Sinatra’s story is well known, and Kaplan covers it all: his rise of greatness as a teen heart throb, his breathtaking fall from the top, his return from nowhere with his Oscar-winning performance in From Here to Eternity, the torch he carried for Ava Gardner, his seedy association with the Mafia and pathetic relationship with John Kennedy, and, of course, the performance and recording of some of the greatest works of singing in the 20th Century or any century for that matter.

Kaplan shares one juicy anecdote after another, such as Sinatra’s cringe-worthy temper tantrums and dustups, cocktail swigging, high rolling hijinks with fellow rat packers, and transcendent moments in concert and the studio. Other biographers have covered this ground, too. But Kaplan goes beyond telling stories to share his own insight on Sinatra, thus adding the context of meaning, as in the following:

He lived with loneliness: the solitude of the only child who grows up with inexpressible feelings of otherness, the self-inflicted isolation of the man who’d brutally pushed Lauren Bacall away, the aloneness of the great artist who mused on the sonorities of Ravel and Ralph Vaughan Williams while feeling compelled to pal around with hoodlums . . . He was a kind of hunger artist, one who starved himself so the rest of us could feel better about our own hunger.

In one passage, Kaplan expresses both Sinatra’s contradictions and appeal through the lens of loneliness, one of the defining attributes that would shape his life, and essential to understanding his art and his actions. Elsewhere, Kaplan calls upon some kind of extraordinary writing muse to drop brilliant phrases on the reader like polished word diamonds. For instance, Kaplan describes the complex web of relationships in Sinatra’s life as his “strange orbit.” Ava Gardner, for whom Sinatra infamously left his wife, Nancy (triggering his career nosedive in 1950), “kept a kind of pilot light of agitation burning in his life.”

Of Judith Campbell Exner, the call girl who Sinatra introduced to John F. Kennedy, Kaplan writes, “The light of truth bends around her presence in any historical narrative, because of the gravity of her known associations — with Frank Sinatra, Sam Giancana, and John F. Kennedy.”

When Kaplan takes the measure of Sinatra’s music, he also descriptively and vividly, as when he describes Sinatra’s voice, worn down after a demanding tour in the early 1960s, as “a gorgeous ruin, deep and resonate, but hoarse and cracking periodically.” Kaplan’s triumph is capturing the essence of the songs Sinatra recorded — their color and impact — without getting tangled in technical jargon. Instead of describing sound, he paints impressions. For instance, he describes the 1961 Sinatra collaboration with arranger and conductor Billy May on Swing along with Me thusly:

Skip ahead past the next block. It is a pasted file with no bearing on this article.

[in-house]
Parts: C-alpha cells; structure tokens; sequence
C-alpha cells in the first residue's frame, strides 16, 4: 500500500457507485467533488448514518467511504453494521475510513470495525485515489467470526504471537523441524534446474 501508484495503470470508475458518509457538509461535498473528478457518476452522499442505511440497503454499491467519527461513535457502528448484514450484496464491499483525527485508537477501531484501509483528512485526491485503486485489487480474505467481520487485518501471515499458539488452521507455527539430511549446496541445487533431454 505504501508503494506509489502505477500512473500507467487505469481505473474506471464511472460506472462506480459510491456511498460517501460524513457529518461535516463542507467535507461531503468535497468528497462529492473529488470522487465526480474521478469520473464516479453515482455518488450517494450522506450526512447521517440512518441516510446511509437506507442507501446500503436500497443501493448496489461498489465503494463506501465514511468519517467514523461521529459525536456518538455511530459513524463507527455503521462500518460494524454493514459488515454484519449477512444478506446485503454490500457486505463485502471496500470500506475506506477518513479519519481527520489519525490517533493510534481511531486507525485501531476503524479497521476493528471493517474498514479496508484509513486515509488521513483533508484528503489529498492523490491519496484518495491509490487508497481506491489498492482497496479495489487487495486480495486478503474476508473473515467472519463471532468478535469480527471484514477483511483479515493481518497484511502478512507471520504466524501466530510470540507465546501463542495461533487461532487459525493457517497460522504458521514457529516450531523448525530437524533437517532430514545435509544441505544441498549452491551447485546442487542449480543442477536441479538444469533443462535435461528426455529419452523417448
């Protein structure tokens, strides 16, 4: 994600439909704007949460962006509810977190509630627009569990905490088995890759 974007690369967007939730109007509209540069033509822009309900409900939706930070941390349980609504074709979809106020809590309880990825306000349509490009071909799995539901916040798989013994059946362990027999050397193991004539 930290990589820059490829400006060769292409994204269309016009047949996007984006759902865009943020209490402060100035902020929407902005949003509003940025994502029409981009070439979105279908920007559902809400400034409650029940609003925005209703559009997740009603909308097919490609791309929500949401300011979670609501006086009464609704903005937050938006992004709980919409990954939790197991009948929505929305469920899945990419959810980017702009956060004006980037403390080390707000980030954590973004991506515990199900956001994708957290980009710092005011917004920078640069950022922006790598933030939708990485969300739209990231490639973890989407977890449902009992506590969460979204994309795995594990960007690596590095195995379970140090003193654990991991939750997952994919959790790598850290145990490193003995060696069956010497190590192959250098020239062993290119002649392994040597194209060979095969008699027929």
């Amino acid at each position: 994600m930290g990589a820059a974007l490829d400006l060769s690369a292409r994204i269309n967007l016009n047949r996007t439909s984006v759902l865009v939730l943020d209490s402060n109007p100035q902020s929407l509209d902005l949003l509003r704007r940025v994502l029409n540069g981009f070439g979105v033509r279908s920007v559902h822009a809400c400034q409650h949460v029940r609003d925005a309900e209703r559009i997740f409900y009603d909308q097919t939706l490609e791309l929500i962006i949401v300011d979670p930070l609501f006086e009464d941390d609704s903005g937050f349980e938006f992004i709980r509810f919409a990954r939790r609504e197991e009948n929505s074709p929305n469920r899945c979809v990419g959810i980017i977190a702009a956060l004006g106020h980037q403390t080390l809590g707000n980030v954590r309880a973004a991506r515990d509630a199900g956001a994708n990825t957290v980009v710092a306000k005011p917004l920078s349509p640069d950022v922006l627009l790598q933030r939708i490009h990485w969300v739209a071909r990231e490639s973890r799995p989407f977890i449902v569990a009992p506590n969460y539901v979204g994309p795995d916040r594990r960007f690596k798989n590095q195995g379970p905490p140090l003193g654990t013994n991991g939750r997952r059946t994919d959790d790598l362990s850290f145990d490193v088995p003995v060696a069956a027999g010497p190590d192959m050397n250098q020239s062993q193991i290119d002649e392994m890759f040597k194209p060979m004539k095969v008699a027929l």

From the rip-roaring castanet camp of “Granada” (May actually had his sidemen chant “cha-cha-cha!” at the end) to Frank’s magic-carpet-like vocal soaring over the twinkling, tinkling Arabian-bazaar melodrama of “Moonlight on the Ganges” to the thrill of the closer, “You’re Nobody ’til Somebody Loves You,” which starts as a caress and finishes as a powerhouse, a sprit of sheer fun infuses the Reprise LP, showing to what heights this artist was capable of ascending when he was artistically engaged.

He captures the legendary interplay between Sinatra and his musical collaborators with a keen ear for how words sound to the reader, as well as an eye for imagery, as in this description of the song “Lady Is a Tramp”:

Sinatra gave the tune a loving, lilting reading at a medium-swing tempo, launched by Bill Miller’s deliciously inventive piano reading (improvised and not written, and showing the great keyboardist, as in many other instances, to be his boss’s musical equal). Then, opening like a great jewel box, comes Riddle’s terrific chart, with its sequential reveals of strings, woodwinds, and brass (including Harry “Sweets” Edison’s dulcet, minimal trumpet fills).

Another writer might have provided a more technical description, as author Jonathan Gould often does in his book about the Beatles, Can’t Buy Me Love. For instance, in discussing the Beatles song “Happiness Is a Warm Gun,” Gould writes, “In the second section, where the harmony equivocates between A major and A minor and the meter equivocates between 9/8 and 12/8 time, John [Lennon] seems to inhabit this predatory character.” There is nothing wrong with Gould’s style; he’s simply assuming a certain amount of musical knowledge on the reader’s part. Although it’s clear that Kaplan is steeped in the arcane language of music, he chooses a more impressionistic style with phrases such as “opening like a great jewel box.”

When he writes about music, James Kaplan crosses the line from impressing me to inspiring me. I often write about music, but I typically write about the music industry as opposed to music itself. Describing music can be intimidating. The writer must find a way to convey for the reader’s eyes an abstraction meant for the ears. Kaplan has challenged me to push myself to get better at this most demanding act of writing. A recent blog post I wrote about The Revenant music score is the result, and I am going to find more opportunities to write about music. Thank you, James Kaplan.

What books have inspired you to be a better writer?